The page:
Saturday, March 19, 2011

"Count Me In" - March 2011

Gary McNair's "Count Me In" is one of those shows whose success (or otherwise) really depends on what the artist wants to achieve. If he's aiming to inform and provoke his audience then it probably has to be regarded as a failure; but if it's all just an excuse for a fun evening then it's a big success.

McNair's main problem in any attempt to educate his audience is its self-selecting make up. The vast majority of those choosing to see a show about the political system will have sufficient interest/understanding of politics that there is unlikely to be much here that will be new to them - and some will be frustrated by his inaccuracies. While his insistence that in Westminster elections we don't vote nationally for a Prime Minister but vote for a party may be de facto correct for many voters, it ignores the reality that we vote only for an individual person in a constituency - and one who is capable of changing their party allegiance at will. To be fair, McNair makes no claims to be an expert and is on journey of learning himself - but that's a fairly big mistake to make.

Most of the show is pitched at too basic a level for the majority of the audience - when he drops 'gerrymandering' into his illustration of varying constituency sizes it seems like we're about to go down a more interesting road but it's instantly discarded. And we get no mention of party funding, political broadcasts, media partiality etc. We don't even get the contrast between the various voting systems used in the UK in the Scottish Parliament, Welsh Assembly, European elections etc with the question as to how they can all be 'the best' system. It's also disappointing that we're given a largely Anglicised version of the development of British democracy.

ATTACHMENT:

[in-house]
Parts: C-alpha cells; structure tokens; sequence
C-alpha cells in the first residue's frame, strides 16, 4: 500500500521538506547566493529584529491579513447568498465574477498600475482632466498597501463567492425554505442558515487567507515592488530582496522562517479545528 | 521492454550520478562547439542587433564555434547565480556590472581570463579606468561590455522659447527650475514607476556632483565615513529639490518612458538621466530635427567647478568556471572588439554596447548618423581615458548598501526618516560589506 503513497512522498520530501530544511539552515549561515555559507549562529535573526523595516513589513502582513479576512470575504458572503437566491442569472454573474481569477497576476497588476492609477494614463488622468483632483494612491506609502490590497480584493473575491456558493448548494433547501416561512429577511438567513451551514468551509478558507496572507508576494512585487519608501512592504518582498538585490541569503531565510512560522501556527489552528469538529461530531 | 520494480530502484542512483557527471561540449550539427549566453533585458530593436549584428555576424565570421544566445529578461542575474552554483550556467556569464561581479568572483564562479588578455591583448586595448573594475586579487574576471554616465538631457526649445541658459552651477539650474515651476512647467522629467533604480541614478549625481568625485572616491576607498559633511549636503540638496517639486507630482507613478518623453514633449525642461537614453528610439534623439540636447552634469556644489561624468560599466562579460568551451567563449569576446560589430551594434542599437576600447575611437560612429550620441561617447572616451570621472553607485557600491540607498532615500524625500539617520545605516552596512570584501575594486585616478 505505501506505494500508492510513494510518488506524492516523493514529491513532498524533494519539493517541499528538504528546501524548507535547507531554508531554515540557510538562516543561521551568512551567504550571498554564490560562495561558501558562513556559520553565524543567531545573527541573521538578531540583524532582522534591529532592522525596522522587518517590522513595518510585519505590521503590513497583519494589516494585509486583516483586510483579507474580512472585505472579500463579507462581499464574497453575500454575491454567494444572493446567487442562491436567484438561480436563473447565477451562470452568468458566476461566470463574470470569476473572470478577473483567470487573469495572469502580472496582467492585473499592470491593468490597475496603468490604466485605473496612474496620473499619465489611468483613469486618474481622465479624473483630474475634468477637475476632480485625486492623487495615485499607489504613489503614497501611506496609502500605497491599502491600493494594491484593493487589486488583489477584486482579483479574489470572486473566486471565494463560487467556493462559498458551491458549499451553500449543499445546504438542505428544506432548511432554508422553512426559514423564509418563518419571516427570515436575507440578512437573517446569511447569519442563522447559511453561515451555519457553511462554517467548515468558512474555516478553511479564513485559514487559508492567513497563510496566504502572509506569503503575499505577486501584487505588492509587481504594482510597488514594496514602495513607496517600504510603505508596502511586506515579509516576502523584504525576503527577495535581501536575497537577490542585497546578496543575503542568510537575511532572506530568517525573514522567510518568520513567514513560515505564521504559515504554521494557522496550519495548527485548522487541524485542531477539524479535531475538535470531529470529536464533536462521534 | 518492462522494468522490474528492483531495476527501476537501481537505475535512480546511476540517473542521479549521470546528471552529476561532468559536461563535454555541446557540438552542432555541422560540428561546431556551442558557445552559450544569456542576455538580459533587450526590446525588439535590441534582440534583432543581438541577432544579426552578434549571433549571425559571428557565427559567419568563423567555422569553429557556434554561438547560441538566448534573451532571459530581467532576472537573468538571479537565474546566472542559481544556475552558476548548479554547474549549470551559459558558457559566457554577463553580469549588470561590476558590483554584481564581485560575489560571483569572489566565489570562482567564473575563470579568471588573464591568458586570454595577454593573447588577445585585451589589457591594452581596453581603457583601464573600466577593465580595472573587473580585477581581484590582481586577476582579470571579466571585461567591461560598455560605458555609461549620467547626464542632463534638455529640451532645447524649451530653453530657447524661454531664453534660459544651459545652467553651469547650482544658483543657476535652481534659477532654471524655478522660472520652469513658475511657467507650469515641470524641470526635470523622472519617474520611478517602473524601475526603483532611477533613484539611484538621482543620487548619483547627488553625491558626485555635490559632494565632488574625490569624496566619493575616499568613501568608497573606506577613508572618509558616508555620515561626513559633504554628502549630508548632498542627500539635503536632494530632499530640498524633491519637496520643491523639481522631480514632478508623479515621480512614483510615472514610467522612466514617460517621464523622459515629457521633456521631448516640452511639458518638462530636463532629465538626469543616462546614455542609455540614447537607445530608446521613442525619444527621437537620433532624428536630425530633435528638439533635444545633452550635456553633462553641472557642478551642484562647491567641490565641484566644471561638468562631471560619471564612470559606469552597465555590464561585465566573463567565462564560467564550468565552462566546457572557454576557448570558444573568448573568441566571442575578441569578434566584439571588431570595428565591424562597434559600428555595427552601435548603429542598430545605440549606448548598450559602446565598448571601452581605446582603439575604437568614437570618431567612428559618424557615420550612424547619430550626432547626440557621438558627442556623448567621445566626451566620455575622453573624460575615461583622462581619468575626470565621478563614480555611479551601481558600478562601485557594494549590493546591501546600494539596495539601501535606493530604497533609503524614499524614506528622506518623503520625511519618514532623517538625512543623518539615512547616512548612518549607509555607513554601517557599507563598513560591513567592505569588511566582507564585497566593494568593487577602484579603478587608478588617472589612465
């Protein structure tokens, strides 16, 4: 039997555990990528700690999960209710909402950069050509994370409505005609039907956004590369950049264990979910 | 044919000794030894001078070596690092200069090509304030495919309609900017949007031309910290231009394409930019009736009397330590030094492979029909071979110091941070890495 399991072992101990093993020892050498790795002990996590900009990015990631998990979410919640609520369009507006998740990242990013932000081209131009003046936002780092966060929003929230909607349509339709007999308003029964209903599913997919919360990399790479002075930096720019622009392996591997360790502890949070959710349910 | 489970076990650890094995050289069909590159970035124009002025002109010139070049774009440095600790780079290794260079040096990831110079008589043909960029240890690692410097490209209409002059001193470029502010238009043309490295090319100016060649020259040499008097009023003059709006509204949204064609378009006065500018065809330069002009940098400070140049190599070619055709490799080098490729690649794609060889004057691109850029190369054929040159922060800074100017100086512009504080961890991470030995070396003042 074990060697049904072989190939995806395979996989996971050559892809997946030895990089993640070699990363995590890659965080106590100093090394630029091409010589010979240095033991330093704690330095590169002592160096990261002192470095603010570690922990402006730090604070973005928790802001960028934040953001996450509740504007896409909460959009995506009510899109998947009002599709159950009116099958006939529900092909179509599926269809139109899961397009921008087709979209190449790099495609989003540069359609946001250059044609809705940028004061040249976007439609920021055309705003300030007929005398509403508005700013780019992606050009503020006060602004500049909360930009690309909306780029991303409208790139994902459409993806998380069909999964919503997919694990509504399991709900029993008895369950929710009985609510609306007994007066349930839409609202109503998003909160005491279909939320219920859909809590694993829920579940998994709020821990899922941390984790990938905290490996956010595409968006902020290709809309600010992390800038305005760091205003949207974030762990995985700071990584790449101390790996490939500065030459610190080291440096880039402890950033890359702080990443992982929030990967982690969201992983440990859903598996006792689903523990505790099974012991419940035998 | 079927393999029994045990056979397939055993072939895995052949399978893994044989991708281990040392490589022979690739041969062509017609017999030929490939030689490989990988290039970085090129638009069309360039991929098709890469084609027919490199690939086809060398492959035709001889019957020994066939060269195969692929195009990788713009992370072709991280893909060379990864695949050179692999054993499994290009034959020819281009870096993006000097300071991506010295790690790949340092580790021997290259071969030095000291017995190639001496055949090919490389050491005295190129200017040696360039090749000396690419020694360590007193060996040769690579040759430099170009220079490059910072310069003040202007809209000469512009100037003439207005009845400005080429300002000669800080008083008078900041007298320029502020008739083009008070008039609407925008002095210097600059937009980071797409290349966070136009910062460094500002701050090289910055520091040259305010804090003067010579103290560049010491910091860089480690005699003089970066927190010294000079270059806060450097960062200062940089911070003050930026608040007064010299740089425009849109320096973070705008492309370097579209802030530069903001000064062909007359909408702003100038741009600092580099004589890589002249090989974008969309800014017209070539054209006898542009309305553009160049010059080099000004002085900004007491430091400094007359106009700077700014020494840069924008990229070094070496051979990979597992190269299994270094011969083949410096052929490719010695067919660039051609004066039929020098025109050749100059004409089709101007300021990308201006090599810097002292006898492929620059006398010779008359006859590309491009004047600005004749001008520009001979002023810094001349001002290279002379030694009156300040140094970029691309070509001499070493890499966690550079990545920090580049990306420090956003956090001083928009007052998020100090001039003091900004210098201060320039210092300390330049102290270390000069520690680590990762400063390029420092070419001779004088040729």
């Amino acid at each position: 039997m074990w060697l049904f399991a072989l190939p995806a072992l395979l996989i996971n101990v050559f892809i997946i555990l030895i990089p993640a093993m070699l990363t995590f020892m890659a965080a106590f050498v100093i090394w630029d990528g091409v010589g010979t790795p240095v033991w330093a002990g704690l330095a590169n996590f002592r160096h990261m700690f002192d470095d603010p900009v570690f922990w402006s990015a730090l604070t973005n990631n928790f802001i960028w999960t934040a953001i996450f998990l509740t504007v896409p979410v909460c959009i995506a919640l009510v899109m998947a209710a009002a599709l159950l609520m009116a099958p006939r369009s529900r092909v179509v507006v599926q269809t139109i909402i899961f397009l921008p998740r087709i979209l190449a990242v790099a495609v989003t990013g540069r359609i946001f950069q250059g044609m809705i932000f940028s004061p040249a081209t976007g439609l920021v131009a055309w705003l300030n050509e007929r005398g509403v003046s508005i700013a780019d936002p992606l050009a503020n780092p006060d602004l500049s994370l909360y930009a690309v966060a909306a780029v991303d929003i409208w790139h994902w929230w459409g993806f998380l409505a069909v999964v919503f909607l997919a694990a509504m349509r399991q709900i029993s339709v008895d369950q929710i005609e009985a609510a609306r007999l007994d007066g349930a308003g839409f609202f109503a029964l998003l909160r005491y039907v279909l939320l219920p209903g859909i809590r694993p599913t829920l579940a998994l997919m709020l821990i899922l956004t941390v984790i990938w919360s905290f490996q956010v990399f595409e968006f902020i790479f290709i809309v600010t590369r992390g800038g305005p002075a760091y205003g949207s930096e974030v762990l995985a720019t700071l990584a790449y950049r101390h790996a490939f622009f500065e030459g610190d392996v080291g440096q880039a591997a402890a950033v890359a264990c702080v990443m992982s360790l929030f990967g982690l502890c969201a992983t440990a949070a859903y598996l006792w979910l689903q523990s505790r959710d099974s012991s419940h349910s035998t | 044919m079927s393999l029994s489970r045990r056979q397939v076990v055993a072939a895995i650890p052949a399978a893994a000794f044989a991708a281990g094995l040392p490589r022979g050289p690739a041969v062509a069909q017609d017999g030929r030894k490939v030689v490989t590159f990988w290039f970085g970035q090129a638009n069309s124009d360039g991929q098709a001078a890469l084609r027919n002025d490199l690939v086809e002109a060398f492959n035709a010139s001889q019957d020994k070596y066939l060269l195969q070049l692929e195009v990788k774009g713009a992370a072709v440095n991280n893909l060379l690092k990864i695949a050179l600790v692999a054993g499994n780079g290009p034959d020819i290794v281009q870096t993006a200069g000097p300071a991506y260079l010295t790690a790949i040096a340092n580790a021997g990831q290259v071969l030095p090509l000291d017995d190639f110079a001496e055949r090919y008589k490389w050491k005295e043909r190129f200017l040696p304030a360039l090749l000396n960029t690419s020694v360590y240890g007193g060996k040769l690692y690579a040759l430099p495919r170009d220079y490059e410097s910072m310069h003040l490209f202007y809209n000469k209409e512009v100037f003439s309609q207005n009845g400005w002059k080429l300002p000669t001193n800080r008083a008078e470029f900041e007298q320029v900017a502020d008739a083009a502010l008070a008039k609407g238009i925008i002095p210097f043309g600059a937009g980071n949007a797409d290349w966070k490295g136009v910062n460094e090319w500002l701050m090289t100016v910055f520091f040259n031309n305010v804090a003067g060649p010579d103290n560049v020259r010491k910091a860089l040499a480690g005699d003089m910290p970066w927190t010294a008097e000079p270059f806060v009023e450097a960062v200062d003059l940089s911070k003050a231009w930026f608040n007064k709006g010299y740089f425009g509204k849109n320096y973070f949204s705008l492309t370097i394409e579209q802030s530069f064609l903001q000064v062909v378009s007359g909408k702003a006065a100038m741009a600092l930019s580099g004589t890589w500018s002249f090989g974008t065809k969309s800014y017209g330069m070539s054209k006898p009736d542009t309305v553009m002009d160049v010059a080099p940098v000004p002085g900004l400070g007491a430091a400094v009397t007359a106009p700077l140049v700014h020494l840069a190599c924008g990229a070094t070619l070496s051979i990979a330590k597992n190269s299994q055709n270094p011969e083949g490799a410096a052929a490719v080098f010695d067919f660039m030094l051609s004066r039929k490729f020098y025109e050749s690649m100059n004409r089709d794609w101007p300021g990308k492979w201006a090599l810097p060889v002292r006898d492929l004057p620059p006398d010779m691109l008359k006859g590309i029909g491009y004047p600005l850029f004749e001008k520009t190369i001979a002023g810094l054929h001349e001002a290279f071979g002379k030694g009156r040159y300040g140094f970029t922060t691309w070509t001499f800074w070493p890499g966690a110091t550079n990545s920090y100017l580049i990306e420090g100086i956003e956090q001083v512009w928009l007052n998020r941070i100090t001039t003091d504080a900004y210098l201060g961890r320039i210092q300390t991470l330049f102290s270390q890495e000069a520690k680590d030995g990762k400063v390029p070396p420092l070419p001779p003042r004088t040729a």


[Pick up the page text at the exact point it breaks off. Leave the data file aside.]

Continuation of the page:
In a couple of weeks, Mark Thomas appears at the Citizens - a comedian/activist who manages to highlight the absurdity of the detail and complexity of the systems that run our society, and although McNair's previous show on finance, "Crunch", showed he's capable of that, "Count Me In" falls considerably short.

But what it lacks in substance it makes up for, at least in part, in entertainment value. McNair's self deprecating approach works well and the electronic voting pads add the novelty factor = if perhaps not used to their full potential. His audience interactions are handled well, but at times he would benefit from a stand-ups killer instinct to shut-up an audience member enjoying their moment in the spotlight a little too much. What he does have, is a brilliant eye for a well crafted routine - particularly the creation of his 'digital assistant' (although she is then allowed to drone on far too long). There's no doubt that "Count Me In" is entertaining, but the overwhelming feeling we were left with was of a missed opportunity to really attack the flaws that exist in UK politics.

Count Me In was presented as a work in progress as part of the National Theatre of Scotland 'Reveal' season. It has now concluded its runs at the Traverse & Citizens.
Image by Drew Farrell used with permission